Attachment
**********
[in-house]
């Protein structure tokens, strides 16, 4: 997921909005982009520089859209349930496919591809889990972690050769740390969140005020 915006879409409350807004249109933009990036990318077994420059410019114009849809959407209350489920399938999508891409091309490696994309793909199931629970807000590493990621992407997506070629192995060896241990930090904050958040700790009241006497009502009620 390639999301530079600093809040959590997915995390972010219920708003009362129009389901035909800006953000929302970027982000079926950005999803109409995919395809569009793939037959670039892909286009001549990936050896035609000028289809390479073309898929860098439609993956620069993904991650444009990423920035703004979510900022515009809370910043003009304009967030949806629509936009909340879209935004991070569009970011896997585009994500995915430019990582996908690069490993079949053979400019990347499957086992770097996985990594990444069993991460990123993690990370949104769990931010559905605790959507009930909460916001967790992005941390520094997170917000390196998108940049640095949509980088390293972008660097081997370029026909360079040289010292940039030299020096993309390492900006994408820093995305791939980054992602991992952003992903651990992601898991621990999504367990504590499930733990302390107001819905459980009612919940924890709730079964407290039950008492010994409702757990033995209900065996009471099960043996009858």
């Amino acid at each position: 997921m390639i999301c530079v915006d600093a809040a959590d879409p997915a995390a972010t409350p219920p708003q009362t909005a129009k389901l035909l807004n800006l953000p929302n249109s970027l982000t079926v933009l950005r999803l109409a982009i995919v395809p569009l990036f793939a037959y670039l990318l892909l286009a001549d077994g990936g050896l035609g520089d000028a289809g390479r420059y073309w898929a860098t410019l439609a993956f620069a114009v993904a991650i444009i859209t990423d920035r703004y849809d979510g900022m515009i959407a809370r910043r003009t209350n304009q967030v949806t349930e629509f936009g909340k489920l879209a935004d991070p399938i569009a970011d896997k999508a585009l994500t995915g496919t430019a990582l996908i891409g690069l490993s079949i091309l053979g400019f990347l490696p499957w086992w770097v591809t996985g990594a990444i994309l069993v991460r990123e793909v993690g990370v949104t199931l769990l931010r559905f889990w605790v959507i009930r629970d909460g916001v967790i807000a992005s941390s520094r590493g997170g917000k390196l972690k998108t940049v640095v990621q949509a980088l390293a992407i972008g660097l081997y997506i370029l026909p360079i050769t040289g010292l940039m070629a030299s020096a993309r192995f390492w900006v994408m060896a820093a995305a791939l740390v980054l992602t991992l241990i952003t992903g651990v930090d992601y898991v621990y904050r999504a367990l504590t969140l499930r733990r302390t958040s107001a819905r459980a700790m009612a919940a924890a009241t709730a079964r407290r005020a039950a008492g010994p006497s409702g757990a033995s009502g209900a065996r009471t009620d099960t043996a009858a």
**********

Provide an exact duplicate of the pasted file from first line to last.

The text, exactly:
[in-house]
């Protein structure tokens, strides 16, 4: 997921909005982009520089859209349930496919591809889990972690050769740390969140005020 915006879409409350807004249109933009990036990318077994420059410019114009849809959407209350489920399938999508891409091309490696994309793909199931629970807000590493990621992407997506070629192995060896241990930090904050958040700790009241006497009502009620 390639999301530079600093809040959590997915995390972010219920708003009362129009389901035909800006953000929302970027982000079926950005999803109409995919395809569009793939037959670039892909286009001549990936050896035609000028289809390479073309898929860098439609993956620069993904991650444009990423920035703004979510900022515009809370910043003009304009967030949806629509936009909340879209935004991070569009970011896997585009994500995915430019990582996908690069490993079949053979400019990347499957086992770097996985990594990444069993991460990123993690990370949104769990931010559905605790959507009930909460916001967790992005941390520094997170917000390196998108940049640095949509980088390293972008660097081997370029026909360079040289010292940039030299020096993309390492900006994408820093995305791939980054992602991992952003992903651990992601898991621990999504367990504590499930733990302390107001819905459980009612919940924890709730079964407290039950008492010994409702757990033995209900065996009471099960043996009858």
């Amino acid at each position: 997921m390639i999301c530079v915006d600093a809040a959590d879409p997915a995390a972010t409350p219920p708003q009362t909005a129009k389901l035909l807004n800006l953000p929302n249109s970027l982000t079926v933009l950005r999803l109409a982009i995919v395809p569009l990036f793939a037959y670039l990318l892909l286009a001549d077994g990936g050896l035609g520089d000028a289809g390479r420059y073309w898929a860098t410019l439609a993956f620069a114009v993904a991650i444009i859209t990423d920035r703004y849809d979510g900022m515009i959407a809370r910043r003009t209350n304009q967030v949806t349930e629509f936009g909340k489920l879209a935004d991070p399938i569009a970011d896997k999508a585009l994500t995915g496919t430019a990582l996908i891409g690069l490993s079949i091309l053979g400019f990347l490696p499957w086992w770097v591809t996985g990594a990444i994309l069993v991460r990123e793909v993690g990370v949104t199931l769990l931010r559905f889990w605790v959507i009930r629970d909460g916001v967790i807000a992005s941390s520094r590493g997170g917000k390196l972690k998108t940049v640095v990621q949509a980088l390293a992407i972008g660097l081997y997506i370029l026909p360079i050769t040289g010292l940039m070629a030299s020096a993309r192995f390492w900006v994408m060896a820093a995305a791939l740390v980054l992602t991992l241990i952003t992903g651990v930090d992601y898991v621990y904050r999504a367990l504590t969140l499930r733990r302390t958040s107001a819905r459980a700790m009612a919940a924890a009241t709730a079964r407290r005020a039950a008492g010994p006497s409702g757990a033995s009502g209900a065996r009471t009620d099960t043996a009858a």